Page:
Wednesday, April 26, 2006

Rod Lyons: Tax breaks best remedy for sick public health system

There can be little argument that despite the vast amounts of public money poured into the public health system the patient is in a parlous state.

Reports of figure fudging by the Government and the various district health boards suggest nothing positive is being done and the outlook remains bleak. Frankly, there is little chance of recovery under the present practice and I do not believe more public funds will lead to any real improvement.

What is required is a new and radical approach to use all health resources in the country and ensure the total money spent is used more effectively. Two major steps would, I believe, have a great impact on the health treatment prospects of all New Zealanders.

First, make all money spent on private health treatment tax-deductible (perhaps to a maximum of 33c in the dollar).

Before anyone pooh-poohs this idea, let us look at the real impact. If a patient requiring hip surgery, for example, were to spend the $15,000 or so required in the private health sector, it would free another space in the public system at a cost of only $5000.

No doubt the Finance Minister would say the Treasury cannot afford such largesse but if the money came from the health budget there would be no impact on government income.

The result, however, would be to relieve three private patients at the cost of one public operation, get three people back in the workforce paying taxes and also release three surgical spaces in the queue for the public health system.

Second, if contributions to health insurance funds were also made tax deductible, many more people would take insurance up. This would relieve pressure on the public health system and again, the money could come from the health budget, making no financial impact on the Treasury.

No doubt the nay-sayers will claim this approach would create a two-tiered health system but that is really what we have today, except we would have more being treated privately.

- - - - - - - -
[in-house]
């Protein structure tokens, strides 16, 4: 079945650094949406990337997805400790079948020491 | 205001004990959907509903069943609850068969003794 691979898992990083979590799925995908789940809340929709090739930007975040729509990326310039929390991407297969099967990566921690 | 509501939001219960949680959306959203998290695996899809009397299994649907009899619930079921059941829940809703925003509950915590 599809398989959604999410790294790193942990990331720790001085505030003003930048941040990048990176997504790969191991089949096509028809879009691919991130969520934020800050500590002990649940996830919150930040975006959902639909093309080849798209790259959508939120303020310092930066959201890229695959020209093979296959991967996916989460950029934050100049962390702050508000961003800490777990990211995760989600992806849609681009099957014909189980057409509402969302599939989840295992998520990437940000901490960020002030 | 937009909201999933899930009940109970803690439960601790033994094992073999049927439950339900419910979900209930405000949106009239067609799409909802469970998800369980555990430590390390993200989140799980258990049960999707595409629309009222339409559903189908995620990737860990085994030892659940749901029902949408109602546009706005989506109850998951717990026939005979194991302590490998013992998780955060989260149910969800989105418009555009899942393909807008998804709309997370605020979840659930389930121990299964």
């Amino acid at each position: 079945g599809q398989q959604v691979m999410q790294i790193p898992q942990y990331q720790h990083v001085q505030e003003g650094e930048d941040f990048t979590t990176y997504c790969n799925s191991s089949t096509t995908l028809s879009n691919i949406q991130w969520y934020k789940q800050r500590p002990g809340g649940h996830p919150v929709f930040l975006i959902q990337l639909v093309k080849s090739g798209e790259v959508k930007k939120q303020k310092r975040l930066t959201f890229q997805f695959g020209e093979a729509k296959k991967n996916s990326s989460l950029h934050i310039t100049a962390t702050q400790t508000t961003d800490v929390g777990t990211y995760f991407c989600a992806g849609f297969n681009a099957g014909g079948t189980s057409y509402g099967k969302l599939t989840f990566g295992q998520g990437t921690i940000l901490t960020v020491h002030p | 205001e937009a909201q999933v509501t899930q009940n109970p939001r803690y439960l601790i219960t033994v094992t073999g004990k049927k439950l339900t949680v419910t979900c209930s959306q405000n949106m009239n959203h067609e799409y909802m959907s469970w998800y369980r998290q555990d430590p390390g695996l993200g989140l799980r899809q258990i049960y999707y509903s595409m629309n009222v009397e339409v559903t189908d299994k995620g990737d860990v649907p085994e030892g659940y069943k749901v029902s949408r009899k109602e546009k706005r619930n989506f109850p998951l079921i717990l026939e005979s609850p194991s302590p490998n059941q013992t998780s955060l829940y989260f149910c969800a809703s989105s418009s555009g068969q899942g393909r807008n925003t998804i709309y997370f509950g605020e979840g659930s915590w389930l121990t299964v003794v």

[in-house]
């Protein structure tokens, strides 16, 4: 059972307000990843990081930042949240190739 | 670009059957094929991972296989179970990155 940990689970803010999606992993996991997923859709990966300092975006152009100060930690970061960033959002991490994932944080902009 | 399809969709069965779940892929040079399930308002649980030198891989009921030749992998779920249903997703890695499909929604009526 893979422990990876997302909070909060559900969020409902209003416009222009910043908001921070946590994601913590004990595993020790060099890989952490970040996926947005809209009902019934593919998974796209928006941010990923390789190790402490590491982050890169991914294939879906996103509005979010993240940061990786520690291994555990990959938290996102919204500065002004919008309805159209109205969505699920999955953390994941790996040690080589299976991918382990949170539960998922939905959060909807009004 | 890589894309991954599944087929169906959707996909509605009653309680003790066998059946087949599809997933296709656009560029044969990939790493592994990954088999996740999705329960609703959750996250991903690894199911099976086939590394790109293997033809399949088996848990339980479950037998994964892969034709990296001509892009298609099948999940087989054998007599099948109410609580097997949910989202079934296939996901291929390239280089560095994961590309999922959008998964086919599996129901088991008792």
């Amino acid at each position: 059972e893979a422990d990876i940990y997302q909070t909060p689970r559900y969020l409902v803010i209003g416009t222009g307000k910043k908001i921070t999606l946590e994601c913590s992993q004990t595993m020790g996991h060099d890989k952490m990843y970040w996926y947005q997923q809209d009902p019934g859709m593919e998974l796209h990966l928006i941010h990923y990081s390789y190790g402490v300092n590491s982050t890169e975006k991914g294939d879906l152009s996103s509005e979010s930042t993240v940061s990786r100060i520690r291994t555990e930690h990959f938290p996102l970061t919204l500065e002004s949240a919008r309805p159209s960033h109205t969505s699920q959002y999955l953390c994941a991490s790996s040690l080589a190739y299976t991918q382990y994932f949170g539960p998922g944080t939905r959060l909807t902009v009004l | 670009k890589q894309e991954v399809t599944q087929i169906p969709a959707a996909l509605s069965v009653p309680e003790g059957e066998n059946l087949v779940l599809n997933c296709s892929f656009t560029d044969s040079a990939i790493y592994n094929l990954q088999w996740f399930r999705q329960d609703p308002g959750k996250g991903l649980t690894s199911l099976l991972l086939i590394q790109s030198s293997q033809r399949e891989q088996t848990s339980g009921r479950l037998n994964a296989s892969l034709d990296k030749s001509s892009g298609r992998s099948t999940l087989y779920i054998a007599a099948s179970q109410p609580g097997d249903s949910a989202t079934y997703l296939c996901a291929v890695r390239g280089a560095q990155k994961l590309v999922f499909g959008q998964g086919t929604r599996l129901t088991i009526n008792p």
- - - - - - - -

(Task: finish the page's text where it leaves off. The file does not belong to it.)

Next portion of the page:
There are huge additional positive benefits. Public waiting lists would be truly reduced instead of the cosmetic changes we see today, designed only to make the figures look good.

People would be encouraged to take care of themselves rather than relying on the Government and the private health insurance, care and treatment industries would flourish, and undoubtedly contribute additional tax dollars.

The question which needs to be asked is: Could this type of reform take place under the present socialist government?

If one recalls the greatest health reforms in Australia took place under Gough Whitlam's Labour Government, there is nothing to say it could not also happen here but if it takes a change of government then that would be a small price to pay to cure the ailing patient which is our health system.

Nobody would be left behind as the public system would be there as a backstop but it would no longer be cluttered up by people who could afford to take responsibility for their own needs.

While analysing this approach whatever government is in power should also look at associated areas of public expenditure. The one which comes most immediately to mind is superannuation.

Making employee superannuation contributions tax deductible at 33c in the dollar to a maximum of say $30,000 (in Australia this is around $70,000) would, if invested in New Zealand-focused funds, result in the investment industry flourishing.

However, the main impact would be to encourage the people of New Zealand to take control and provide for themselves and their futures and lead us out of the "nanny state" into which this country has fallen.

* Rod Lyons has no interest in the health industry except as a consumer. He does have private health insurance.

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